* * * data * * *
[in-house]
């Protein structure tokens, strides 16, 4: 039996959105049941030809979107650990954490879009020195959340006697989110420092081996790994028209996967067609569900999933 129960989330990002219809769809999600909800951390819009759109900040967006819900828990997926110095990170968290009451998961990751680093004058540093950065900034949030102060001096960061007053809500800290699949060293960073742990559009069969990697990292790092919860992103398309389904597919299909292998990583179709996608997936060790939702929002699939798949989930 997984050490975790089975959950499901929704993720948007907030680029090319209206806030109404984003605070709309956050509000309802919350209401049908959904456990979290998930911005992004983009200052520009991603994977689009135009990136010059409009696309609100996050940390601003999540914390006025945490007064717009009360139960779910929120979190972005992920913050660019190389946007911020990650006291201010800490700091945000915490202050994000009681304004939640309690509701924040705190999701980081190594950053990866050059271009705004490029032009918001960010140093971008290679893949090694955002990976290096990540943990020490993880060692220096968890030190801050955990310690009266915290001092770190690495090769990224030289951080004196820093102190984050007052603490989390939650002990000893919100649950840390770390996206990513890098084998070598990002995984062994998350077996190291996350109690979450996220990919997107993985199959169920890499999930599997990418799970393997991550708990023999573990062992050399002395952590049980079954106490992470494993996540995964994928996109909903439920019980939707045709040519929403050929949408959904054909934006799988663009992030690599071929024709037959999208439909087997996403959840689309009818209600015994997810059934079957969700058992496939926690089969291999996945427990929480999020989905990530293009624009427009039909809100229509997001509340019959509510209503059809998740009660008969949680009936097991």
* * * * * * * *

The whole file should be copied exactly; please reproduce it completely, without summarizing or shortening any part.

[in-house]
């Protein structure tokens, strides 16, 4: 039996959105049941030809979107650990954490879009020195959340006697989110420092081996790994028209996967067609569900999933 129960989330990002219809769809999600909800951390819009759109900040967006819900828990997926110095990170968290009451998961990751680093004058540093950065900034949030102060001096960061007053809500800290699949060293960073742990559009069969990697990292790092919860992103398309389904597919299909292998990583179709996608997936060790939702929002699939798949989930 997984050490975790089975959950499901929704993720948007907030680029090319209206806030109404984003605070709309956050509000309802919350209401049908959904456990979290998930911005992004983009200052520009991603994977689009135009990136010059409009696309609100996050940390601003999540914390006025945490007064717009009360139960779910929120979190972005992920913050660019190389946007911020990650006291201010800490700091945000915490202050994000009681304004939640309690509701924040705190999701980081190594950053990866050059271009705004490029032009918001960010140093971008290679893949090694955002990976290096990540943990020490993880060692220096968890030190801050955990310690009266915290001092770190690495090769990224030289951080004196820093102190984050007052603490989390939650002990000893919100649950840390770390996206990513890098084998070598990002995984062994998350077996190291996350109690979450996220990919997107993985199959169920890499999930599997990418799970393997991550708990023999573990062992050399002395952590049980079954106490992470494993996540995964994928996109909903439920019980939707045709040519929403050929949408959904054909934006799988663009992030690599071929024709037959999208439909087997996403959840689309009818209600015994997810059934079957969700058992496939926690089969291999996945427990929480999020989905990530293009624009427009039909809100229509997001509340019959509510209503059809998740009660008969949680009936097991």